Even though some people make millions, poverty is still a problem in today’s society. There is an increasing gap between the wealthiest and the poorest people. This is also a problem in Britain. But is poverty really a state of mind? That is the controversial statement made by freelance writer Bernard Hare who in an essay from 2012 writes about his childhood in poverty in a mining family in Leeds. As an adult, he experiences a different kind of poverty. Bernard Hare was born in 1958 into a poor mining family in Leeds, but he never felt the poverty as a child. His explanation for this is that their house was warm, the neighbors were welcoming, and that he spent a lot of time with his grandmother who lived across the street. Because he did not want to end up in poverty like his parents and also after being encouraged by his grandmother, he got into grammar school and later college. He started to get into fights at stadiums because he supported the football club, Leeds United.
He was also arrested on more than one occasion. When Hare got to college, he started to drink and smoke. But he turned it around and became a successful social worker in London until he also had to provide for his father due to mining strikes. After that it all went downhill for Hare. He took drugs, drank, and sold drugs and stolen items. This changed in 1995 when he met the Shed Crew who was a group of 10 to 14 year olds living in an old shed in Hare’s old neighborhood. It put things in perspective and in 1997 he decided to become a writer because he wanted to tell the world the story about the Shed Crew. The final product was a memoir called Urban Grimshaw and the Shed Crew. Hare uses contrasts in this essay to get his point across. First of all, there is the contrast between his childhood life and his adult life and the differences between the two kinds of poverty he has experienced.
Secondly, there is the contrast between the poverty he lived in as a child and the poverty he sees with the Shed Crew. Bernard Hare has lived in poverty for the most of his life, but it has been two kinds of poverty. As a child he lived in absolute poverty where there was not always food at the end of the week. His parents drank and smoked occasionally but according to himself he had a good childhood anyway. He was loved and cared for even though the means were limited. However as a young adult, he went down the wrong path which included drugs, drinking, and criminal behavior. There he experienced a different kind of poverty. In a way, he chose to be poor. As he also says so himself, he was capable of making good money but he chose the criminal way of life. You can take the boy out of poverty, but you can’t take poverty out of the boy. (P 3 ll. 163-164) As previously said, Hare was loved as a child even though they were poor. That is the biggest difference between Hare’s childhood and the Shed Crew’s childhood. The Shed Crew had nobody to care for them, and they had been let down by society.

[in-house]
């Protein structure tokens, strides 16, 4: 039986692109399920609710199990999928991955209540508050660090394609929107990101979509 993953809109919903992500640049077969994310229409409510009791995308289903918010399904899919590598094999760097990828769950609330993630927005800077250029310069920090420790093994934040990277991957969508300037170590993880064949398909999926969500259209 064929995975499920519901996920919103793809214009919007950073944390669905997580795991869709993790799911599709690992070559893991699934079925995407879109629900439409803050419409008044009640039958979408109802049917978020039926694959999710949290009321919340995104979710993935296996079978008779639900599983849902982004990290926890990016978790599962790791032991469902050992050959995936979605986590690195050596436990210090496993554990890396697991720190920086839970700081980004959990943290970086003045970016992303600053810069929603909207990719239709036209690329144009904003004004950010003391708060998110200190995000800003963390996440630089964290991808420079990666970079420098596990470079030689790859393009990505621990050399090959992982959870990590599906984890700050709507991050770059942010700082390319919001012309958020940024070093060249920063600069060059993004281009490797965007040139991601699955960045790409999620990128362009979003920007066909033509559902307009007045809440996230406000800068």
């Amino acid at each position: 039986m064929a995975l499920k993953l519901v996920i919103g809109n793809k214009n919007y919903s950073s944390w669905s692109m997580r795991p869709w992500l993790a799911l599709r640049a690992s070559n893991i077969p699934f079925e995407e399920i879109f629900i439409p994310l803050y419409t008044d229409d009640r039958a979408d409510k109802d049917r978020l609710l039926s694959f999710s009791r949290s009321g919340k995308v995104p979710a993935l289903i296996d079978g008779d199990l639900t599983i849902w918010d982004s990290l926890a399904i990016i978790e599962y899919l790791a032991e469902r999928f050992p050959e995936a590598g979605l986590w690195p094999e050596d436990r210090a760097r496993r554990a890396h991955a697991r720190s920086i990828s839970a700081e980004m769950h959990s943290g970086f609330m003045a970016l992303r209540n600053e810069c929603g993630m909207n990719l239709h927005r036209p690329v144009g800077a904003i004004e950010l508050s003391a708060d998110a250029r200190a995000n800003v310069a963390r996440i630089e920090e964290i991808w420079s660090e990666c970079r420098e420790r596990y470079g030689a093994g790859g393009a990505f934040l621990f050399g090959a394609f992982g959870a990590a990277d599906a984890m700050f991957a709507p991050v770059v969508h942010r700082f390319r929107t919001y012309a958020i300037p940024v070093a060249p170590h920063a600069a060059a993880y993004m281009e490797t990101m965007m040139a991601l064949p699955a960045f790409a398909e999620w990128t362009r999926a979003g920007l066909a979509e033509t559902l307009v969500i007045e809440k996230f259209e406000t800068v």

Nobody is there to take care of them and to make sure that they will get a decent childhood. He uses his own experiences to shed light on how horrible the Shed Crew’s childhood has been. Hare was poor in terms of money but was rich on love and supporting company – mostly from his grandmother. However, the Shed Crew is poor both in terms of money, but they are also lacking love and support from responsible adults. They are lacking both in the spiritual and the materialistic way whereas Hare’s childhood was safe and good. Throughout the entire essay, Hare uses a lot of pathos in this essay while reflecting on his life story. He shares little, happy anecdotes from his childhood which are written in a humorous way, and he tries to create a mental picture of his childhood. As the years go by, the stories get darker and darker.
There is not as much humor in his teenage and adult stories as there is in the childhood stories. This shows that the childish ignorance has disappeared from his mind and that he is now more aware of what is going on around him. Hare also writes that sometimes the decisions you make can effect whether or not you end up in poverty and more importantly how sometimes your choices in life can prevent you from getting out of poverty. For instance, Hare’s grandmother, who was teetotal, said this to him because his parents drank and smoked. “You’ll never have any money if you drink or smoke” (…) I was becoming aware that there might be a self-inflicted element to some people’s poverty. (P 2 ll. 93-94, ll. 98-100)
Is poverty really just a state of mind? The state of mind of the person in question might be a contributing factor to whether or not that person is in poverty. However, to say that it is exclusively the state of mind is an exaggeration. There are a lot of contributing elements to why people are poor and the mindset of the person could be an important factor. In some cases it is and in other cases it’s just a matter of not having enough money to live. At least, it was a question of a state of mind for Bernard Hare.